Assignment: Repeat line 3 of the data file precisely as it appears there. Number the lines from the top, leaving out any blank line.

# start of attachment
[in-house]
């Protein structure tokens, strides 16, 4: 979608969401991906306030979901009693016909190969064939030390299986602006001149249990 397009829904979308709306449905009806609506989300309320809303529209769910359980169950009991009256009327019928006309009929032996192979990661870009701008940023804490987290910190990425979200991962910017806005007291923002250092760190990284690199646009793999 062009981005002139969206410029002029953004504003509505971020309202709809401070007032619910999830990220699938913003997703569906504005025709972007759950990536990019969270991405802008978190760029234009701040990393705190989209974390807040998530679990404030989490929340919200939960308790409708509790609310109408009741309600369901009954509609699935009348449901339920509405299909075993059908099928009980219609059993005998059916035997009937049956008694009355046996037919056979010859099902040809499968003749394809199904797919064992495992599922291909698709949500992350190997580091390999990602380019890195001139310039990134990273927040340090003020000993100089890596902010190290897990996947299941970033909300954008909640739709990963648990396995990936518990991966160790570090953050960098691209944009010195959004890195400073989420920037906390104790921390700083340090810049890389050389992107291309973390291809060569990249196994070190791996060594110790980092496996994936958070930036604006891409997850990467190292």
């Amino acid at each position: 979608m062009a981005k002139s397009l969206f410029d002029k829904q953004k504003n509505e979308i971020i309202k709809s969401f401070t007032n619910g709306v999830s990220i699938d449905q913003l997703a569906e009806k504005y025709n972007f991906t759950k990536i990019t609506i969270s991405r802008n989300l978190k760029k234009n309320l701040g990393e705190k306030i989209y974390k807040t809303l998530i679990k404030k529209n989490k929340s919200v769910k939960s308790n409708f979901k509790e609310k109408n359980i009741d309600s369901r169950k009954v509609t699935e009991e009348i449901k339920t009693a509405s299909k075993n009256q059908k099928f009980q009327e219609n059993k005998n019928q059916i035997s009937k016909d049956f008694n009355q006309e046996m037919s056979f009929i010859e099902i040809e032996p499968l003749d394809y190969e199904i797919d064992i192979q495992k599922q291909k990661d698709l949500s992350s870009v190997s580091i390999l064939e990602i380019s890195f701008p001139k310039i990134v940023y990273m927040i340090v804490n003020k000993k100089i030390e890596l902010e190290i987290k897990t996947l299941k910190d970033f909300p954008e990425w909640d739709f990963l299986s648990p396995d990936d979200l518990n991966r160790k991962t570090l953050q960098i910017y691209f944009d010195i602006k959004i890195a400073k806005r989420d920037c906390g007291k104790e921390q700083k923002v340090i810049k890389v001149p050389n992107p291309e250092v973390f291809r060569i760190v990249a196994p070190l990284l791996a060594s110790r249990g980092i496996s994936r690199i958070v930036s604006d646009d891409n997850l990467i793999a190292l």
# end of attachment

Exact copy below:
């Amino acid at each position: 979608m062009a981005k002139s397009l969206f410029d002029k829904q953004k504003n509505e979308i971020i309202k709809s969401f401070t007032n619910g709306v999830s990220i699938d449905q913003l997703a569906e009806k504005y025709n972007f991906t759950k990536i990019t609506i969270s991405r802008n989300l978190k760029k234009n309320l701040g990393e705190k306030i989209y974390k807040t809303l998530i679990k404030k529209n989490k929340s919200v769910k939960s308790n409708f979901k509790e609310k109408n359980i009741d309600s369901r169950k009954v509609t699935e009991e009348i449901k339920t009693a509405s299909k075993n009256q059908k099928f009980q009327e219609n059993k005998n019928q059916i035997s009937k016909d049956f008694n009355q006309e046996m037919s056979f009929i010859e099902i040809e032996p499968l003749d394809y190969e199904i797919d064992i192979q495992k599922q291909k990661d698709l949500s992350s870009v190997s580091i390999l064939e990602i380019s890195f701008p001139k310039i990134v940023y990273m927040i340090v804490n003020k000993k100089i030390e890596l902010e190290i987290k897990t996947l299941k910190d970033f909300p954008e990425w909640d739709f990963l299986s648990p396995d990936d979200l518990n991966r160790k991962t570090l953050q960098i910017y691209f944009d010195i602006k959004i890195a400073k806005r989420d920037c906390g007291k104790e921390q700083k923002v340090i810049k890389v001149p050389n992107p291309e250092v973390f291809r060569i760190v990249a196994p070190l990284l791996a060594s110790r249990g980092i496996s994936r690199i958070v930036s604006d646009d891409n997850l990467i793999a190292l």